Eldest, by Christopher Paolini
Apart from being longer than the first, Eldest is proportionately stocked full of juicy, eloquent tidbits covering romance, mythology and cultures of the races, and political intrigue. (Dwarves have seven toes on each foot. Who knew?)
Eldest picks up immediately where Eragon left off: the battle at Tronjheim has left countless dead and, in the fateful aftermath, left the Varden in need of new leadership and suffering the loss of dear friends. Eragon and Saphira must delicately balance their allegiances to all three races or risk becoming the puppets Brom feared them to become. (Then Saphira gets drunk and falls on a dwarf.)
Tronjheim has been too badly damaged to remain the Varden’s homefront. The living collect what they can as they fortify the tunnels only long enough to flee to more protected lands. Eragon, Saphira, Arya, and Orik head to Ellesmera for Eragon’s training. However, the battle with Durza left it’s mark; Eragon now wears a scar across his back that cripples him with pain at seemingly unprecedented times. Unable to hamper or prevent the attacks, some wonder if Eragon will be able to uphold the duties of a Dragon Rider, even with proper training.
The road is filled with knowledge; as they pass through Dwarf and Elf cities, Eragon learns much of the races’s cultures that he never knew. (Dwarves were said to be the first race to inhabit the earth, made from the stones of the mountains, and the other gods/goddesses were jealous so they created man and elves; none were immortal, though each race slowly evolved into their separate lifespans over time.) Eragon falls deeper in love with the strict Arya, though she firmly overlooks his advances, and even Saphira suffers to be loved only to remember there are no dragons left for her to seek a companion. (Then Saphira gets her head stuck in a stairwell.)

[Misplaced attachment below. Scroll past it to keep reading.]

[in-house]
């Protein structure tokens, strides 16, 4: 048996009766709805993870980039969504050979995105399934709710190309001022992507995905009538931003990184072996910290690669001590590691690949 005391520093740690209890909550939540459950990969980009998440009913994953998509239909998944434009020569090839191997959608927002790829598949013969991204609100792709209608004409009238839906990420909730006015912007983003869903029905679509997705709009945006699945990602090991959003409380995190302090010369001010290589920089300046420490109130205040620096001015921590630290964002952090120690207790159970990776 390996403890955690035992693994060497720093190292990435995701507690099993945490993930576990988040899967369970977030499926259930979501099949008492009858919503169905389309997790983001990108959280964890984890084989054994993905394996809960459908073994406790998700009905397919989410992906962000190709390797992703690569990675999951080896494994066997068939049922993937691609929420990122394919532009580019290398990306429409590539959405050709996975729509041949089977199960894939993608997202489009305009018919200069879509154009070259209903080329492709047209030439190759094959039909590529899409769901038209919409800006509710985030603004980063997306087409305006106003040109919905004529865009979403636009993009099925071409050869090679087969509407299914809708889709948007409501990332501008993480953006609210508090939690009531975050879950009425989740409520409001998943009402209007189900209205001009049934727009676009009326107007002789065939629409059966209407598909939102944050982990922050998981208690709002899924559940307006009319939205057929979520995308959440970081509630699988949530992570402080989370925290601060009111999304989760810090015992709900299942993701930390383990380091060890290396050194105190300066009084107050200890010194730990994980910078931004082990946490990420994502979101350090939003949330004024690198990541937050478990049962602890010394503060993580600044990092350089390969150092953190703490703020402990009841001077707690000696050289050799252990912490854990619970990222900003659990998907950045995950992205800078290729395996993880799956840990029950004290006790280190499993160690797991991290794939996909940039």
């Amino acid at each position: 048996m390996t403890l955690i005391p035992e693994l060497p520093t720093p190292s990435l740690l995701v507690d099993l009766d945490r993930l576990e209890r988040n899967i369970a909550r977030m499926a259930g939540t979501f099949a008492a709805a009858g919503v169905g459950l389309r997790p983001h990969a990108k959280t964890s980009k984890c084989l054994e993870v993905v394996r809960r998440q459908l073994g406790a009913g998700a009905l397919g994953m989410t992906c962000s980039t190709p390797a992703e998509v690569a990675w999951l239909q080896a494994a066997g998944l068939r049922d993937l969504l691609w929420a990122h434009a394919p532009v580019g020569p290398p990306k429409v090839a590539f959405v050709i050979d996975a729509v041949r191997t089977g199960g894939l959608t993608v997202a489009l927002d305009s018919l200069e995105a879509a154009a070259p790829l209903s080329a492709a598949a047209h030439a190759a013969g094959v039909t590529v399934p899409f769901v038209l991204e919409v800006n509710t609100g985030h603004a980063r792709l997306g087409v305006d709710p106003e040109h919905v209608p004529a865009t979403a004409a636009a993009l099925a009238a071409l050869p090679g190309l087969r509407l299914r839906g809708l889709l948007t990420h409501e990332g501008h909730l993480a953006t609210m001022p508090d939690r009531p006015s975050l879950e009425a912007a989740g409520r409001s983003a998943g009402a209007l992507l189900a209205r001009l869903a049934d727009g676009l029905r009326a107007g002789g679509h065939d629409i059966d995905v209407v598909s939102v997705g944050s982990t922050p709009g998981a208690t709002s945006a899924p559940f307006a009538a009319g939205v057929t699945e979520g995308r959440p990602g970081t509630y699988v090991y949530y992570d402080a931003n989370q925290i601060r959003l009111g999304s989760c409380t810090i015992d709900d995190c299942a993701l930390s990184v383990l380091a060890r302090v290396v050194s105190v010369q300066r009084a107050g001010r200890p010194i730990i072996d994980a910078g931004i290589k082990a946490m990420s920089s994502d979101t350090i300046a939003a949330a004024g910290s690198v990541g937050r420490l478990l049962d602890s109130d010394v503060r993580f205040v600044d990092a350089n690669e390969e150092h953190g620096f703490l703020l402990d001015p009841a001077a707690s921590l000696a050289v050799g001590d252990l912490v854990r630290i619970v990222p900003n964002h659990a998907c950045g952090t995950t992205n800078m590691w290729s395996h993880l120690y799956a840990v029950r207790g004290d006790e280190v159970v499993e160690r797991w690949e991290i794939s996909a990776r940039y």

Meanwhile, Gallbatorix has sent Ra’zak and soldiers to seek out Roran in Carvahall. Things escalate quickly when a bar brawl turns to the postmortem mutilations of a townsmen by the Ra’zak. The more the outraged villagers fight back, the harder the soldiers and Ra’zak squeeze. Even the lives of women and children are threatened until there is only one option: leave Carvahall – their homes, their lands, their inheritances – for the safety of Surda and hope their body count will be welcomed with open arms in the fight against the king.
In Surda, King Orrin is glad to offer the Varden land to stand on, but he is unable to fund their needs for food and supplies. Their forces are weakening as they feel the oncoming assault of Gallbatorix’s forces preparing for battle. (Then Nasuada uses spell casters to make cheap lace, which then funds their entire battle effort. Girl power.)
Then there’s werecats, a cursed baby, freaky family reunions, death, magic art, death, elves, a little more death, Ra’zak, a big bloody battle filled with death, and dragons. I feel that the last chapters were foreseeable, surprising, heartbreaking, and aggravating. I had to stop mid-chapter a few times in the last 30 pages just to vent my frustrations. But, you know, you gotta read the book to find out what happens! (No more spoilers)